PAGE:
With Four Keys, our solution was to create a generalized pipeline that can be extended to process inputs from a wide variety of sources. Any tool or system that can output an HTTP request can be integrated into the Four Keys pipeline, which receives events via webhooks and ingests them into BigQuery.


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In the Four Keys pipeline, known data sources are parsed properly into changes, incidents and deployments. For example, GitHub commits are picked up by the changes script, Cloud Build deployments fall under deployments, and GitHub issues with an ‘incident’ label are categorized as incidents. If a new data source is added and the existing queries do not categorize it properly, the developer can recategorize it by editing the SQL script.

Data extraction and transformation

Once the raw data is in the data warehouse, there are two challenges: extraction and transformation. To optimize for business flexibility, both of these processes are handled with SQL. Four Keys uses BigQuery scheduled queries to create the downstream tables from the raw events table.


Four Keys categorizes events into Changes, Deployments, and Incidents using `WHERE` statements, and normalizes and transforms the data with the `SELECT` statement. The precise definition of a change, deployment, or incident depends on a team’s business requirements, making it all the more important to have a flexible way to include or exclude additional events.

While the definition may different from team to team, the scripts do provide defaults to get you started. As an example, here’s the Deployments script:


Four Keys uses the WHERE filter to only pull relevant rows from the events_raw table, and the SELECT statement to map the corresponding fields in the JSON to the commit id. One of the benefits of doing data transformations in BigQuery is that you don’t need to re-run the pipeline to edit or recategorize the data. The JSON_EXTRACT_SCALAR function allows you to parse and manipulate the JSON data in the SQL itself. BigQuery even allows you to write custom javascript functions in SQL!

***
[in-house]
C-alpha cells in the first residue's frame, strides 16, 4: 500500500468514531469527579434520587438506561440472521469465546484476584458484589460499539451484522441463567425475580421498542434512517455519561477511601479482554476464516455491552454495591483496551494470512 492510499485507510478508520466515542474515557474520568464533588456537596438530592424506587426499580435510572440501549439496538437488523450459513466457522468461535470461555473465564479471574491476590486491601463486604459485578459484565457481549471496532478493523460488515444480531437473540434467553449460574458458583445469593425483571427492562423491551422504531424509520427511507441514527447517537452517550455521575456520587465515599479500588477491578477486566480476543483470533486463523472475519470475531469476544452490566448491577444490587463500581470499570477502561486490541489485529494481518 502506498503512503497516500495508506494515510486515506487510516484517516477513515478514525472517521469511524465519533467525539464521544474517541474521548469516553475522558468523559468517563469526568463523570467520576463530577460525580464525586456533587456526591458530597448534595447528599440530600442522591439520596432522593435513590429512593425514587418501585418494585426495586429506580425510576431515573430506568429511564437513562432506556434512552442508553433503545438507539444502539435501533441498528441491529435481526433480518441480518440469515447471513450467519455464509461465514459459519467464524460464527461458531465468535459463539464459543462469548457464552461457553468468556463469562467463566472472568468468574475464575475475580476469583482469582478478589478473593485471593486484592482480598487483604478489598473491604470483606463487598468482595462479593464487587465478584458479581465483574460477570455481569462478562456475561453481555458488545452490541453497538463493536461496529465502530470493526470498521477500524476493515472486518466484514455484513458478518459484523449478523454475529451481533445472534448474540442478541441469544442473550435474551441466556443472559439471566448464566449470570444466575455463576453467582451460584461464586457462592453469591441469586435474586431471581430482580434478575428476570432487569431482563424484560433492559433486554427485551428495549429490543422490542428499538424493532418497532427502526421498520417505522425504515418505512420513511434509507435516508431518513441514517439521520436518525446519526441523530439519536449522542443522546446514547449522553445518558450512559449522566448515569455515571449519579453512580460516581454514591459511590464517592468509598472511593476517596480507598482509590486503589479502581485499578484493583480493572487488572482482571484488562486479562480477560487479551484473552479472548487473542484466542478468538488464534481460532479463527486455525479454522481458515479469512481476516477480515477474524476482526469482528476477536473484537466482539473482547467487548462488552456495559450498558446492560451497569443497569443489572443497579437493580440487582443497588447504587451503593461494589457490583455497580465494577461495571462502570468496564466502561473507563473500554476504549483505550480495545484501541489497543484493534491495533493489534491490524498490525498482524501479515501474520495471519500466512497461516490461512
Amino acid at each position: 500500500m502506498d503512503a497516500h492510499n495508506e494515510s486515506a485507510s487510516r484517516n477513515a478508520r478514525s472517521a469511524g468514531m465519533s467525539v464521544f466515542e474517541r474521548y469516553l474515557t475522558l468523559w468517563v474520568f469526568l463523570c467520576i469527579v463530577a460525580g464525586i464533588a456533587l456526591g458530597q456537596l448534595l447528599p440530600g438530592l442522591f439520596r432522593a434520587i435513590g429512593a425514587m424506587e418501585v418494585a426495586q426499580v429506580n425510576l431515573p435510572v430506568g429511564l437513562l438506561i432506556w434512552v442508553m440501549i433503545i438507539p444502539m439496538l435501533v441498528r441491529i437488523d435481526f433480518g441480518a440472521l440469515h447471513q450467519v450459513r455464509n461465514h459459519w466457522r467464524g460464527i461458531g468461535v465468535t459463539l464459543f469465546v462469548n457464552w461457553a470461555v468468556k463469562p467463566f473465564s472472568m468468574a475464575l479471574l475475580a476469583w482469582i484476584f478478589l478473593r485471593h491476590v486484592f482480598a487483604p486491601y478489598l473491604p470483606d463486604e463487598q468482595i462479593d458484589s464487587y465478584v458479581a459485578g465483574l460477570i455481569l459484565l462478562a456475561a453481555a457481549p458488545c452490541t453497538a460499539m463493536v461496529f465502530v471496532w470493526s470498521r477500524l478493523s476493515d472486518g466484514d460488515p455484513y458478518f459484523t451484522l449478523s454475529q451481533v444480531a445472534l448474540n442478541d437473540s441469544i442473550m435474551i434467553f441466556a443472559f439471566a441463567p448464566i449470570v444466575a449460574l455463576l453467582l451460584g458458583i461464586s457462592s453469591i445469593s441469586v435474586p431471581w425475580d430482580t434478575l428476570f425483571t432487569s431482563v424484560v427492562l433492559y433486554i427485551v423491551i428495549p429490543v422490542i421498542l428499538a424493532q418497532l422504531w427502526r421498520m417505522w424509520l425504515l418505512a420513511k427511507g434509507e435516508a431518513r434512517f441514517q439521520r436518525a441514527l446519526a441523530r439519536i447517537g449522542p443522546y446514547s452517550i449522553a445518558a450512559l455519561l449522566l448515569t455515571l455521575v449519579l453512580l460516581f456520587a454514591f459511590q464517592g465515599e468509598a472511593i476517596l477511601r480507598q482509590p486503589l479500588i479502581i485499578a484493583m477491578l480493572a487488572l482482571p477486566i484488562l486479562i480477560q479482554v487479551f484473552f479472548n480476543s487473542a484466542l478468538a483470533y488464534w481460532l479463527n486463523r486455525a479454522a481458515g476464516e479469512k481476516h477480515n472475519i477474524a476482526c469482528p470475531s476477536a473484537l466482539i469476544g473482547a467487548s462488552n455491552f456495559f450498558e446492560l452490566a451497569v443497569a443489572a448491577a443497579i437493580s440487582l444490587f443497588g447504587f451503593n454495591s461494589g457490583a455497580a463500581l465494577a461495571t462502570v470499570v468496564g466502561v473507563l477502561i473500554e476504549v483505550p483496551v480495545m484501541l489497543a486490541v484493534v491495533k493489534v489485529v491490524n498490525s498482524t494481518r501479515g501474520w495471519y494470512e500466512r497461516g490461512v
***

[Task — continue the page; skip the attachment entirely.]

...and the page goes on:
Calculating the metrics

This section discusses how to translate the DORA metrics to systems-level calculations. The original research done by the DORA team surveyed real people rather than gathering systems data and bucketed metric into a performance level, as follows:


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However, it’s a lot easier to ask a person how frequently they deploy than it is to ask a computer! When asked if they deploy daily, weekly, monthly, etc., a DevOps manager usually has a gut feeling which bucket their organization falls into. However, when you demand the same information from a computer, you have to be very explicit about your definitions and make value judgments. 

Let’s look at some of the nuances in the metrics definitions and calculations.

Deployment frequency

`How often an organization successfully releases to production.`

Deployment Frequency is the easiest metric to collect, because it only needs one table.  However, the bucketing for frequency is also one of the trickier elements to calculate. It would be simple and straightforward to show daily deployment volume or to grab the average number of deployments per week, but the metric is deployment frequency, not volume.